The branding rules of engagement are evolving quickly

What many brands don’t appreciate is that we invest a great deal of our valuable time, effort and money waiting for the opportunity to spend our hard earned cash on them. Paul McCruddon, a digital strategist and blogger in the UK knows this better than most and got tired of brands mucking him about and appearing not to appreciate the fact that they are, as he puts it, “stealing my attention.”

Earlier this year after calculating his time is worth about £102 per hour, he recorded how much time he spent waiting for service in diverse places such as a post office, shops and restaurants as well as spending 45 minutes waiting for a train at Preston station and so on.

The data is impressive. For instance, and I quote: “ (I) spent 20 hours and 50 minutes with Transport for London mainly taking the tube day in day out. And as a result of that, I’ve spent 2 hours and 35 minutes reading Metro and 80 minutes reading The London Paper, not to mention all the planted PR stories and adverts they contain. For the food shop, I spent more time at Marks & Spencer (5 hours, 16 minutes), but significantly more money at Sainsbury’s (£455). And as for eating out, then Pizza Express will find that their 2 for 1 voucher went down a treat (6 hours, 53 minutes), meaning that I didn’t spend nearly as much time and money in their competitor restaurants, with the exception of the reliable Carluccio’s (5 hours, 40 minutes).”

Paul feels therefore that these companies all owe him money. So, and this is where it gets really interesting, he sent invoices to 50 of these brands for £6,250 for his time that the brands had wasted! To make it more appealing, he offered them all a blanket 75% discount.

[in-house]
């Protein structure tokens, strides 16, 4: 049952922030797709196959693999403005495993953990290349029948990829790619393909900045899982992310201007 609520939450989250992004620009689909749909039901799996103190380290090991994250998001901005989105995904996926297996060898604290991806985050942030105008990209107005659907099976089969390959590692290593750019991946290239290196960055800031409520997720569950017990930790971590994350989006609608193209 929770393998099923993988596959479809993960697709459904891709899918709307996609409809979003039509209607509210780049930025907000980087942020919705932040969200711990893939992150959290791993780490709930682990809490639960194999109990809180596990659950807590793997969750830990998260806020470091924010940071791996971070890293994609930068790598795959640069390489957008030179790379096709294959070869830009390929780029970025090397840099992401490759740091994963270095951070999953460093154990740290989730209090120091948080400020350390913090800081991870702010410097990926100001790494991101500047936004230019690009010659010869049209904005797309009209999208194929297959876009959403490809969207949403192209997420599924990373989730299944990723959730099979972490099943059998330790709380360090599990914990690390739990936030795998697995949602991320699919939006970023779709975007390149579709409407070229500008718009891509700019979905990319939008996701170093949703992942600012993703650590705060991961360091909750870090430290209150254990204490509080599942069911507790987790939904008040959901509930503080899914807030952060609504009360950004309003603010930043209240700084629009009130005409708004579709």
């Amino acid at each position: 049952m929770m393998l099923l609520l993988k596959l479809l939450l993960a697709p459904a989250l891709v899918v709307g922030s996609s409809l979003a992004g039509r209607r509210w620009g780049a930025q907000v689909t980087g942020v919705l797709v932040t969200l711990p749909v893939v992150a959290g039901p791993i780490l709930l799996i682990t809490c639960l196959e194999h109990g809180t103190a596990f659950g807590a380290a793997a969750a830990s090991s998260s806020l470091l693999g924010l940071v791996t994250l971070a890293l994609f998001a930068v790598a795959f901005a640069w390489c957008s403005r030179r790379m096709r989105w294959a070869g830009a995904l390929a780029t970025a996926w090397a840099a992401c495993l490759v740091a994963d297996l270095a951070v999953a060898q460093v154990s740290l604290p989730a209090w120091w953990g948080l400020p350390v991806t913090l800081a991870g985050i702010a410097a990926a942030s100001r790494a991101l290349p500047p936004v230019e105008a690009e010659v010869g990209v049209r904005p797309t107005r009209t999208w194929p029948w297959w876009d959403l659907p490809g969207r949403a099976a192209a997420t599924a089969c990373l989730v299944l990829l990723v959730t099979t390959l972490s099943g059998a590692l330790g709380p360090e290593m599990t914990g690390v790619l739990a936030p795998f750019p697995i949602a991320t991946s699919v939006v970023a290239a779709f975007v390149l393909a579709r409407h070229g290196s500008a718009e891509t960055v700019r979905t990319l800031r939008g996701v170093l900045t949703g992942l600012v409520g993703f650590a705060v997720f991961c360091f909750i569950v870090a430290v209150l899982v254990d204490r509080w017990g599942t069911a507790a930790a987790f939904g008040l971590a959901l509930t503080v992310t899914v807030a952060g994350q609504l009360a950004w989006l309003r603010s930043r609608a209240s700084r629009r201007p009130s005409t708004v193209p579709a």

So how did he get on? Well the results are quite surprising. You can read about them on his blog, but here are some examples:

Pret A Manger founder Julian Metcalfe sent a cheque for £62 for spending time in their cafes. Pret really got into the spirit by also paying his food bill (£22) and also an extra £1 for to compensate for the hassle of walking to the post box to mail the cheque to his bank!

Little Chef offered vouchers to the tune of £30. Squat + Gobble, an independent restaurant offered a £5 discount card. EAT a small family run company with stores all over London, sent him £15 worth of vouchers.

Boots the chemist failed to get into the spirit, writing a letter stating that they do not recognize the time customers spend in their shops in ‘monetary terms’.

What does this tell us about branding? Well for sure, this is not going to evolve into something that we all do. Although bearing in mind how long most transactions take in Malaysia, if anyone here feels compelled to copy Paul, you should, on paper anyway, earn a lot of money! However it does reiterate that mass economy company driven tactics such as positioning, have no place in the customer economy.

Positioning proposes that the organization concentrates on a word or idea that defines the company in the minds of consumers and then communicates that idea or word relentlessly for as long as budgets will allow. Basically this is how it is and we tell you how our products are positioned. Take it or leave it.

This ‘episode’ reiterates that branding today is a very different place than it was even 5 years ago. Branding today is about entering into two-way collaboration with consumers because consumers have more power than ever before. It is imperative that brands understand and respect their customers.

If brands fail to work with their customers, those customers will take their business elsewhere and tell others of their bad experiences. Paul updates the story regularly on twitter where he has over 1,000 followers on twitter. Those followers (One has 17,000 followers) will retweet (forward) his updates onto hundreds of thousands more and so on. He has been interviewed on TV, radio and print. Many consumers will take note and go out of their way to avoid the brands that don’t appreciate his investments.

Paul used the data collection website Daytum to record all his interactions.


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